We’d like to respond to readers who disliked our article on Social Security’s red ink.
We’ve received dozens of complaints and criticisms, expressing disappointment and sometimes outright anger at our finding that Social Security is in fact contributing to the federal deficit, and that some Democrats are making a false claim when they assert it doesn’t contribute "one penny." ("Democrats Deny Social Security’s Red Ink," Feb. 25.)
Readers accused us variously of being stupid, ignorant, misleading, misinformed, unfair, partisan and naive. For the second week in a row, we’ve posted a lengthy sampling of the more civil examples in our Mailbag. But we’ve received lots of others as well. One accused us of "shoddy" analysis. Another called our article "a disaster in fact-checking."
Such an emotional reaction is understandable. A program that paid more than $700 billion to 53 million people last year, and is the major source of income for most of the nation’s elderly, is bound to be a touchy subject.
But, facts are facts, however unwelcome they may be to some. And the system is running a primary deficit this year of $45 billion, as estimated by the Congressional Budget Office.
That’s the gap between what Social Security takes in in taxes, and what it pays in benefits. The system receives additional funds from the Treasury in the form of interest payments — but the Treasury has to borrow from the public to make those payments. This year, the impact on the deficit is magnified by the fact that the Treasury must also pay $85 billion more from general revenues to make up for a temporary reduction in the Social Security tax on workers’ paychecks, enacted in December.
Nevertheless, many of our readers scolded us for stating those basic facts, and for contradicting politicians who falsely claimed that Social Security is not contributing anything to the deficit.
Some said our article would be used to attack the program. One reader said it "doubtless will be used by those arguing that Social Security is (yet another) failed government program." Another simply insisted that "Social Security is in the black" (though it is not) and added: "Saying otherwise implies that Social Security is another underfunded program that is subsidized by the taxpayer."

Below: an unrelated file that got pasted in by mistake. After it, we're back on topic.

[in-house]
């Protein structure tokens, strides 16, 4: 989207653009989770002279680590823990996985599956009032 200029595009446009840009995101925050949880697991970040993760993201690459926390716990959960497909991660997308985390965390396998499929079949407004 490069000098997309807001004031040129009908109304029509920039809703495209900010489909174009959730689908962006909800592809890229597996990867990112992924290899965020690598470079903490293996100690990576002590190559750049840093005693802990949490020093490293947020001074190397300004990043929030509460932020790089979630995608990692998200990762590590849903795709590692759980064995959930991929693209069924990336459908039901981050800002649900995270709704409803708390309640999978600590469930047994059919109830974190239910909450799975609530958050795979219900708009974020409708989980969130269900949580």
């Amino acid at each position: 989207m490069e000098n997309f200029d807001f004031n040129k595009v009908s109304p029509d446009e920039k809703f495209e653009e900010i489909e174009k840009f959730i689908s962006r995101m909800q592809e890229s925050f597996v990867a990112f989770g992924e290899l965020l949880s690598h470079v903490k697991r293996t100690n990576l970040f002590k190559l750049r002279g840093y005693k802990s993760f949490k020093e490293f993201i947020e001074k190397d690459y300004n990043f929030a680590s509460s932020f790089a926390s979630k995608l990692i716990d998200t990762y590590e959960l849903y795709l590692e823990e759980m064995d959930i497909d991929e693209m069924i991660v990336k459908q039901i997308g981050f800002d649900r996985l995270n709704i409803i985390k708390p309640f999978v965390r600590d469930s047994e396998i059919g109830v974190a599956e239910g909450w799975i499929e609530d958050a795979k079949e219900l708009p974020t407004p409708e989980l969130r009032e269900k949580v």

To those readers we say, we don’t tailor our factual findings to anyone’s desired policy outcome, or take any position on what should be done. Like it or not, as we said in the article: "The red ink is projected to total well over half a trillion dollars in the coming decade," according to CBO’s projections. Mere denials won’t make that red ink go away.
Some readers argued that Social Security should not be blamed for creating the deficit, a point with which we agreed, and said so. Until recently Social Security taxes more than covered benefits, and even now that the black ink has turned red, the gap amounts to a small fraction of the $1.5 trillion deficit that CBO projects for the fiscal year that ends Sept. 30. We noted, in fact, that President Obama was closer to the mark than the red-ink deniers when he said that Social Security is "not the huge contributor" to the deficit that other entitlement programs are. But it is a contributor nonetheless.
Money in the Bank?
A few readers offered analogies to illustrate why they thought we were wrong. One reader likened the trust funds to a "savings account" with "lots of money in it," and said that if income didn’t meet expenses, "you could take money out of your savings account to pay for those extra expenses. You would not have to go to the bank and take out a loan."
But the analogy isn’t accurate. The trust funds don’t have "money" in them; they are made up of Treasury securities, which are promises to pay money that the government has already spent for other purposes. That money will now have to be repaid, plus interest, by future taxpayers — or by borrowing and adding to the deficit.
Some readers asked for corrections or clarifications of points that we had actually covered in the article. One reader asked for a "clarifying article at least mentioning the loans that the Soc Sec Trust fund has made over the past 25 years to the government."
We thought our article was clear enough on that point, but perhaps bears repeating:
FactCheck.org: Social Security has passed a tipping point. For years it generated more revenue than it consumed, holding down the overall federal deficit and allowing Congress to spend more freely for other things. But those days are gone. Rather than lessening the federal deficit, Social Security has at last — as long predicted — become a drag on the government’s overall finances.
We’re fond of quoting the late Sen. Daniel Patrick Moynihan, who often said: "Everybody is entitled to their own opinion — but not to their own facts." It’s a matter of opinion what should be done about Social Security. But it’s a fact that Social Security is now paying tens of billions more in benefits than it generates in tax revenues.